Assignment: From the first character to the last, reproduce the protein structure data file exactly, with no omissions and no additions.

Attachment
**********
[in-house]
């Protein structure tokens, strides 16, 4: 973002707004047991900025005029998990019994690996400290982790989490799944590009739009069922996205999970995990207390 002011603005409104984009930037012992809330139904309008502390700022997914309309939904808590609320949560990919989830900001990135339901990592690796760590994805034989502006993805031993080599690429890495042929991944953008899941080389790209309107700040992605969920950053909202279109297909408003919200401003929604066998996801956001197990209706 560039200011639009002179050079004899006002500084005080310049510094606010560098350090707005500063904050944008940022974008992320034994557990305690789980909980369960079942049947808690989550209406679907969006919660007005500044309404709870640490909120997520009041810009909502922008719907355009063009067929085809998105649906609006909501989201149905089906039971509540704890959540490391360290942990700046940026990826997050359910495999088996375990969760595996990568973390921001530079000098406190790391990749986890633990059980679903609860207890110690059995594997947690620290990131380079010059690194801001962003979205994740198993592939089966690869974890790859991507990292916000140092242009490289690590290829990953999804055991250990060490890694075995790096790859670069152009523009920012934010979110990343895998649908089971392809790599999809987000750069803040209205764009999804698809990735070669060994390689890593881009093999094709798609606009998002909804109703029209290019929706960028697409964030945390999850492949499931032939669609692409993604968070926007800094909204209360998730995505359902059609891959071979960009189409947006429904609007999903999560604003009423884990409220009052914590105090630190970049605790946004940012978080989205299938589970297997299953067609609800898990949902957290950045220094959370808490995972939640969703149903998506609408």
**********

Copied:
[in-house]
């Protein structure tokens, strides 16, 4: 973002707004047991900025005029998990019994690996400290982790989490799944590009739009069922996205999970995990207390 002011603005409104984009930037012992809330139904309008502390700022997914309309939904808590609320949560990919989830900001990135339901990592690796760590994805034989502006993805031993080599690429890495042929991944953008899941080389790209309107700040992605969920950053909202279109297909408003919200401003929604066998996801956001197990209706 560039200011639009002179050079004899006002500084005080310049510094606010560098350090707005500063904050944008940022974008992320034994557990305690789980909980369960079942049947808690989550209406679907969006919660007005500044309404709870640490909120997520009041810009909502922008719907355009063009067929085809998105649906609006909501989201149905089906039971509540704890959540490391360290942990700046940026990826997050359910495999088996375990969760595996990568973390921001530079000098406190790391990749986890633990059980679903609860207890110690059995594997947690620290990131380079010059690194801001962003979205994740198993592939089966690869974890790859991507990292916000140092242009490289690590290829990953999804055991250990060490890694075995790096790859670069152009523009920012934010979110990343895998649908089971392809790599999809987000750069803040209205764009999804698809990735070669060994390689890593881009093999094709798609606009998002909804109703029209290019929706960028697409964030945390999850492949499931032939669609692409993604968070926007800094909204209360998730995505359902059609891959071979960009189409947006429904609007999903999560604003009423884990409220009052914590105090630190970049605790946004940012978080989205299938589970297997299953067609609800898990949902957290950045220094959370808490995972939640969703149903998506609408």